It is always exciting to find an object you never knew existed. This warming stand is an exceedingly rare example of great Arts & Crafts silver from the venerable shop of Arthur Stone.
This stand is used to rest a pot or dish upon to keep its contents heated. Wonderfully turned ebony is used for the main handle; the handle of the removable burner and the three bun feet are also ebony.
One of the three risers upon which a pot would rest is hinged and rises up in order to remove the large burner. The risers are bordered with lovely hand-chased line decoration which compliments the shape of the three legs supporting the bowl and risers. The bowl has a lower section that is pierced and holds the burner with its original wick container. The round bowl is pierced with leaf and circle decoration. Not only is the piercing beautiful, it acts to dissipate the heat from the burner. Travelling around the midsection are chased double-lines which encircle blank cartouches in the three sections.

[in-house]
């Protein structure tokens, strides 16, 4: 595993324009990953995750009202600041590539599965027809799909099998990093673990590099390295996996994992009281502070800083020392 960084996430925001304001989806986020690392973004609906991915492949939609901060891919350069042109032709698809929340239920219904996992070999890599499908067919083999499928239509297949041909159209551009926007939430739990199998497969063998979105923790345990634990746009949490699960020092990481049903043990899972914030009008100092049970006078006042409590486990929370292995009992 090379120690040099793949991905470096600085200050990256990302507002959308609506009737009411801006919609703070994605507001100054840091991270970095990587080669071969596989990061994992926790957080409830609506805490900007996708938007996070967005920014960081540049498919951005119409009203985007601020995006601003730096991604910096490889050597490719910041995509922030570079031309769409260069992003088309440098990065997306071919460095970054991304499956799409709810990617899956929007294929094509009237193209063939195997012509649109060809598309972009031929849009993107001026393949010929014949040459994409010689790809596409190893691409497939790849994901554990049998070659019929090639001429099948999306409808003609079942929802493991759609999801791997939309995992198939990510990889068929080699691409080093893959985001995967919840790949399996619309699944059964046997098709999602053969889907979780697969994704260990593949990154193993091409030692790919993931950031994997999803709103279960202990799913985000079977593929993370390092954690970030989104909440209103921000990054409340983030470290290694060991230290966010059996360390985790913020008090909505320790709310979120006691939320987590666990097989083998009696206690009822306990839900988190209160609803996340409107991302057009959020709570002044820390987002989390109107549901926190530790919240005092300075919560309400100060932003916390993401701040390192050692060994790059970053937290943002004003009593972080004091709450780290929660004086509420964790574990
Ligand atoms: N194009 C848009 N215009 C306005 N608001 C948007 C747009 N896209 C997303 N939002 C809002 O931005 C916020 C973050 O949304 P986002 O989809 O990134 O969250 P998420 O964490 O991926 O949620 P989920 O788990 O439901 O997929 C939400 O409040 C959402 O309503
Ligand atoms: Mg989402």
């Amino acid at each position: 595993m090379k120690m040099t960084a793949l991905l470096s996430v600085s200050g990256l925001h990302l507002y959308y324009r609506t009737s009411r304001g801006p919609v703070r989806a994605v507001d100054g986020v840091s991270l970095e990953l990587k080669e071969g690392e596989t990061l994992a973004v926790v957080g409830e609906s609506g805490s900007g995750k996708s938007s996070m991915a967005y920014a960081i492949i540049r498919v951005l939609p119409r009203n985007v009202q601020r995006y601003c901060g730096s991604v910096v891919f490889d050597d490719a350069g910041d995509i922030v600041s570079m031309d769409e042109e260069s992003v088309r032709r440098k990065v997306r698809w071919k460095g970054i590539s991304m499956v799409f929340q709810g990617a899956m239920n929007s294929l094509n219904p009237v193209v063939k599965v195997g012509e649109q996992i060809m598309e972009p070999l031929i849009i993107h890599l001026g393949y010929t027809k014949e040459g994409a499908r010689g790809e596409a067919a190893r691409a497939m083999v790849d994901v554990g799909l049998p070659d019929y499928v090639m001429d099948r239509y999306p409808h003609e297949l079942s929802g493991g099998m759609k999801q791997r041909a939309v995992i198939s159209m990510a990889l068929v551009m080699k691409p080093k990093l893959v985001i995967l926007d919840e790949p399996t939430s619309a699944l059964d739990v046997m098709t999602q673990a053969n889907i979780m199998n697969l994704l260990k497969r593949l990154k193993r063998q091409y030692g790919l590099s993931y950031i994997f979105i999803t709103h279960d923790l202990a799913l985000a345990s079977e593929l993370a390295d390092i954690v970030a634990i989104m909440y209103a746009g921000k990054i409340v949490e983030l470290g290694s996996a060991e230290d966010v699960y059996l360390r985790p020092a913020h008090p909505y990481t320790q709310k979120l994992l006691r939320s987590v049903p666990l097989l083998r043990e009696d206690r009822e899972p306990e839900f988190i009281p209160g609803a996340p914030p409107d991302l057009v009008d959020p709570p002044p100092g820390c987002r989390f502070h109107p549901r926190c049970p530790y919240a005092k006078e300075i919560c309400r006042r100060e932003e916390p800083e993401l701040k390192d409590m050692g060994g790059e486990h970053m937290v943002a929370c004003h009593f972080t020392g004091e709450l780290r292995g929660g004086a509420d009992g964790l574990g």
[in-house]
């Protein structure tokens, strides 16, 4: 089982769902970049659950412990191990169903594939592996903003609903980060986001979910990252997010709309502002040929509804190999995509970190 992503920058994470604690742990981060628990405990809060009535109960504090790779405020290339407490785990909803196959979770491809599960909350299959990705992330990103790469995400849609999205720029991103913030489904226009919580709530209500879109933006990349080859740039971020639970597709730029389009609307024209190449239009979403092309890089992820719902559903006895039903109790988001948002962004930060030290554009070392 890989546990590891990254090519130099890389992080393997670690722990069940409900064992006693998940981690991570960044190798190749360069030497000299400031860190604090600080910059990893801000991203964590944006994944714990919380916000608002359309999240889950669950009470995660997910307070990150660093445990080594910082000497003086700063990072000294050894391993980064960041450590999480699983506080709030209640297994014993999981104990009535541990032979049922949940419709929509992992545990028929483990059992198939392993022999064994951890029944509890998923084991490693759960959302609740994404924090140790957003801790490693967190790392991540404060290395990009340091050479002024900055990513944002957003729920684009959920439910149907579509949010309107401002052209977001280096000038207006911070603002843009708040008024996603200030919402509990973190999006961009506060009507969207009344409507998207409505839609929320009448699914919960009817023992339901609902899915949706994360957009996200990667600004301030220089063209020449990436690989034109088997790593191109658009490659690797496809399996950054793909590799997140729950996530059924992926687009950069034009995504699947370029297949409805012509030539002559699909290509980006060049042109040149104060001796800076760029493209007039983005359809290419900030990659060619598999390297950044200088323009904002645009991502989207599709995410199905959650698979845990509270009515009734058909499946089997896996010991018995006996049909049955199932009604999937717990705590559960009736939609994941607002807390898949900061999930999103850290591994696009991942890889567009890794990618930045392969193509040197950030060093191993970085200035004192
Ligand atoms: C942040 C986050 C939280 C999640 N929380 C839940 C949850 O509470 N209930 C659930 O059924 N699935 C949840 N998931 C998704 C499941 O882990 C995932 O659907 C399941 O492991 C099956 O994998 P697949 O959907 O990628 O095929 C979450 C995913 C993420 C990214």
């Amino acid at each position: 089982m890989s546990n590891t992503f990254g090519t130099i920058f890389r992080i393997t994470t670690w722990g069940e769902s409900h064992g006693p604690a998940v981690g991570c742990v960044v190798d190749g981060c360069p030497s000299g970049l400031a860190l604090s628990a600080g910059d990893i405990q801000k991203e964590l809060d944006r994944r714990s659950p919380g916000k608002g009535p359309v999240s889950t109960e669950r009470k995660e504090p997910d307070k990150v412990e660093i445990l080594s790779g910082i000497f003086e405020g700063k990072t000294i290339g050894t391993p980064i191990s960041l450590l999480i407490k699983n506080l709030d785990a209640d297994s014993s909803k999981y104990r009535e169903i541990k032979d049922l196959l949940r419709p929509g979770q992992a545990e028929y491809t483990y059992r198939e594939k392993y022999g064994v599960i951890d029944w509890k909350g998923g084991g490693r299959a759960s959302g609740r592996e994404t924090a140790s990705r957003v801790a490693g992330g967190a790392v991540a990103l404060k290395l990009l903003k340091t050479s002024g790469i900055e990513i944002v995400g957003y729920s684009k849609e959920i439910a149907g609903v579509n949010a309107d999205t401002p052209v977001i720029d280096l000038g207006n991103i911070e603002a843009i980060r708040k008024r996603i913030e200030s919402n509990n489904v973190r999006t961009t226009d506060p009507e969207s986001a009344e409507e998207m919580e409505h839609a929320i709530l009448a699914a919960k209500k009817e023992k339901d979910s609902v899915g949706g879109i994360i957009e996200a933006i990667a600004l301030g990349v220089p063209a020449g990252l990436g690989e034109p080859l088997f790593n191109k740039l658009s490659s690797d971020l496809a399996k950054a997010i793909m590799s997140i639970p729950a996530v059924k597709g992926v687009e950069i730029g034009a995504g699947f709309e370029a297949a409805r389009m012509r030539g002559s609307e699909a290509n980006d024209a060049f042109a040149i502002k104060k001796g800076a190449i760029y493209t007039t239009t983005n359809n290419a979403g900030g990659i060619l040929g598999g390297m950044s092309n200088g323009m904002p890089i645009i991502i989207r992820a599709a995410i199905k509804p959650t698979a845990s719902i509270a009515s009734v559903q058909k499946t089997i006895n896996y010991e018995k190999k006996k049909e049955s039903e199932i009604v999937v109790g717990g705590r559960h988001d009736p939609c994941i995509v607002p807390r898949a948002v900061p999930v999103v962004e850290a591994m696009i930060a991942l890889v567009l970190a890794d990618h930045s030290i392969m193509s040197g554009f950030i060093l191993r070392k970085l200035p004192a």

In 18th century warmers, coals would have been placed in the base to warm the vessel above. Stone has creatively adapted the form to new heating technologies (including the use of a hinged riser) while developing a design highly sympathetic to its colonial antecedents.
Arthur J. Stone ran the preeminent arts & crafts silver shop in New England, possibly the country. Items were hand made using traditional silversmithing techniques. An innovator, Stone let the other masters who worked for him sign the items they made.
This body of the brazier was raised by Herbert Taylor, Stone's 'right hand man' and possibly the most accomplished silversmith who worked for Stone. Taylor was one of only eight silversmiths to win the award of 'Medalist', the highest honor for craft bestowed by the Society of Arts & Crafts, Boston. (Stone was the first silversmith to win the award.) The burner was crafted by Arthur Hartwell, another master working for Stone.
This rare warming stand is marked underneath with Stone's trademark along with 'STERLING/ H', the 'H' for Arthur Hartwell. The body is marked similarly with a 'T' for Herbert Taylor. The stand measures 12.5 inches long across the handle by 4.5 inches high. The diameter of the bowl is 6 inches. This impressive example of Stone's silver weighs 18.45 troy ounces and is in excellent antique condition.